The Talos Principle: Deluxe Edition – Nintendo Switch
Developed By: Croteam
Published By: Devolver Digital
Category: First Person Puzzler
Release Date: December 10, 2019
The first person puzzle game genre is one that holds many riches. Myst was one of the first way back in 1993, with its pre rendered visuals and engaging storytelling creating an immersive world not seen in games before at the time. Not many others reached those heights until Valve’s Portal launched in 2007 (as part of the Orange Box bundle with Half Life 2 expansion and Team Fortress 2 no less), revolutionising the genre with its excellent use of game physics which set it apart at the time. Portal 2 in 2011 evolved the formula and took it to new heights.
Towards the end of 2014 Croteam released their take on the genre with The Talos Principle. This came out of left field at the time, with the Croatian developer most well known for its fun and slapstick yet technically proficient Serious Sam series of first person shooters built using their own Serious Engine. Following a similar path to Valve, a developer known for fast paced FPS gameplay was trying its hand at something slower paced and more methodical. Now Nintendo Switch has seen a large number of ports which have often been welcome to fill the gaps in the schedule between the big releases. Now should this be welcomed with open arms or destined to suffer obscurity for eternity in the depths of the Nintendo eshop?
From Croteam and Texan publisher of many an indie darling Devolver Digital comes a philosophical first person puzzle game which will have you pondering not only solutions to some of it’s devilishly inventive puzzles but also the answers to many of life’s questions. You start having awoken in an old Roman era garden not knowing much about who you are or why you are there, with only a mysterious voice introducing themself as Elohim (the name for God in the Hebrew bible) instructing you to come and find them at their temple. From your starting place, you walk a little further and there is no one else there, with only the sound of insects for company.
As you progress you encounter the first of many items you will have at your disposal to help you plot a path throughout the many maze like labyrinths that make up each of the many levels. This item is a portable electronic jammer, modern technology which is at odds with the ancient garden you find yourself in. This initial location is one of Talos Principle’s hubs. Similar to Super Mario 64, The Talos Principle has a number of hub worlds with sub-hubs within which include each of the levels. Within each sub-hub, you can tackle the levels in any order. Each level can be tackled at your own pace and is completed when you unlock access to each level’s collectible sigil, which resembles a tetromino. Collecting the correct number of certain coloured tetrominos and these can be used to solve shape puzzles which unlocks access to new hubs and extra items needed for certain levels. In some levels there are also additional optional collectibles, which often are more testing puzzles than the main puzzle in each level.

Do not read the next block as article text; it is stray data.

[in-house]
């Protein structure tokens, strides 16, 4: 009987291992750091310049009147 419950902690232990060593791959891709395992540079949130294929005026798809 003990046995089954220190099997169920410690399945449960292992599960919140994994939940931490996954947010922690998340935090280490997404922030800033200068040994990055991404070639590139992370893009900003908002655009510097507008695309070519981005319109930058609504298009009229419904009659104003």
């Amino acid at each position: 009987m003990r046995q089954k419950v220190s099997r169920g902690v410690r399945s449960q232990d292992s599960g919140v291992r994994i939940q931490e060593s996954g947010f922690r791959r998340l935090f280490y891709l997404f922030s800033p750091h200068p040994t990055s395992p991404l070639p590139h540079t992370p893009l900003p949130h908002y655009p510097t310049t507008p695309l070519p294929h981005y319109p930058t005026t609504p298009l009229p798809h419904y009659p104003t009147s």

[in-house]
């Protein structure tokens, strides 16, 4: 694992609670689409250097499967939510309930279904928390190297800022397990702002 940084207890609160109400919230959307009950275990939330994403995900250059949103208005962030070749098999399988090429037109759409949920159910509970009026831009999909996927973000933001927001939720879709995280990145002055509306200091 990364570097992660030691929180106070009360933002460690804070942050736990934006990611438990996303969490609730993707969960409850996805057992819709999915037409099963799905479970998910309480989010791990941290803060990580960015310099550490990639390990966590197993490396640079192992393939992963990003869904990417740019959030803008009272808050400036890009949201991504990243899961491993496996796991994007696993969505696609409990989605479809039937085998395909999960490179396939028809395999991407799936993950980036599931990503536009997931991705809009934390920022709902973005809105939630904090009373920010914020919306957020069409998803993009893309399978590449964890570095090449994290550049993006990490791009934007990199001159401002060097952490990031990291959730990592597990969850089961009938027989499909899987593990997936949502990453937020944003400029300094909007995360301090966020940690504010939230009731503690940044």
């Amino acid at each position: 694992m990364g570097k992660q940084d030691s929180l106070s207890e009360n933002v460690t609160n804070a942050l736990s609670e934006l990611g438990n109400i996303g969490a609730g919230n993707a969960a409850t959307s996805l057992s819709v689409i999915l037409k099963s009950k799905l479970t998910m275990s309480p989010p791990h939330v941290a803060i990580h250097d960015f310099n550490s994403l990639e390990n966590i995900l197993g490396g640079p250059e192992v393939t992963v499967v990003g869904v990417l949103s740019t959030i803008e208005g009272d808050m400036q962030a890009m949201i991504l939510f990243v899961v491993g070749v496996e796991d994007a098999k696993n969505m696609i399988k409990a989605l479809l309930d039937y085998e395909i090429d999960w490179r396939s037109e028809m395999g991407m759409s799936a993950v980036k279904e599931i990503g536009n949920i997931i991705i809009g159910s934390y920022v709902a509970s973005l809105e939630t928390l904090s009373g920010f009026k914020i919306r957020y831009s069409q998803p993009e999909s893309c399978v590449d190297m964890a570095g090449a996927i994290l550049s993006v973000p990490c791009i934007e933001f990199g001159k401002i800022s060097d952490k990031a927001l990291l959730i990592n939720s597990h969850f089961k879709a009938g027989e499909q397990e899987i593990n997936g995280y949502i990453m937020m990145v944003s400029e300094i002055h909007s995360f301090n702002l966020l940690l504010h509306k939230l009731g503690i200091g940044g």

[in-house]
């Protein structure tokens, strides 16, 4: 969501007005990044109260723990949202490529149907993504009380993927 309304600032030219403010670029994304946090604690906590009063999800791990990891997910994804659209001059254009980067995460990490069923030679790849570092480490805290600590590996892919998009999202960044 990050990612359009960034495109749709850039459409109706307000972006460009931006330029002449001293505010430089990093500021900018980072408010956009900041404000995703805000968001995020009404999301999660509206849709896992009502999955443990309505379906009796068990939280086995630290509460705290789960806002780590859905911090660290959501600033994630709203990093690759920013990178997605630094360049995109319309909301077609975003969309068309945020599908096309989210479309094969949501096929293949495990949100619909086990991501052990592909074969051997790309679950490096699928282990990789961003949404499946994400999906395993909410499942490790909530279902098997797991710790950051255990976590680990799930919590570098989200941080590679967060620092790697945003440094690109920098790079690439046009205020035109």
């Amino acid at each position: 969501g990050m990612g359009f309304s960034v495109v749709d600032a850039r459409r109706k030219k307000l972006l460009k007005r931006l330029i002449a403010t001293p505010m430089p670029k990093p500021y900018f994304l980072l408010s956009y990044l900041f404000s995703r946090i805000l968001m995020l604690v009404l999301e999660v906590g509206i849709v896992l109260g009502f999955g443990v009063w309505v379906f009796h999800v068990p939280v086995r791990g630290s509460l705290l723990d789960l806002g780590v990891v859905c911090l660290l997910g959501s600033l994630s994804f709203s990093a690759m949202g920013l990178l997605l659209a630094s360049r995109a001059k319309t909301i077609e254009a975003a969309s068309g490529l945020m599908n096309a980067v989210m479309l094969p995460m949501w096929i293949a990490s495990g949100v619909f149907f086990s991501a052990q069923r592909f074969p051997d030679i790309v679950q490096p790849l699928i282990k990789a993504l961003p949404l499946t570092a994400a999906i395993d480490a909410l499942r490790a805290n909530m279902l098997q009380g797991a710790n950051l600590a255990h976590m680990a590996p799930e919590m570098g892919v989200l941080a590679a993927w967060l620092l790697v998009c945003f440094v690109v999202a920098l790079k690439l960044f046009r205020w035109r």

You will encounter drones such as floating robotic spheres or wall mounted turrets in some levels which you must find a way to negotiate your way past, else you are returned to the start. But many levels have no enemies at all, with you instead up against the task of finding a way to unlock each level’s sigil. The aforementioned portable jammer and portable reflectors are two items you will use to unlock doorways. Both can be picked up and placed wherever you like. The jammer is used to jam any robotic equipment such as drones or doorway force fields blocking your way and the reflector can connect to a light emitter to create a beam of light between the emitter, the reflector and something else such as another reflector or a switch.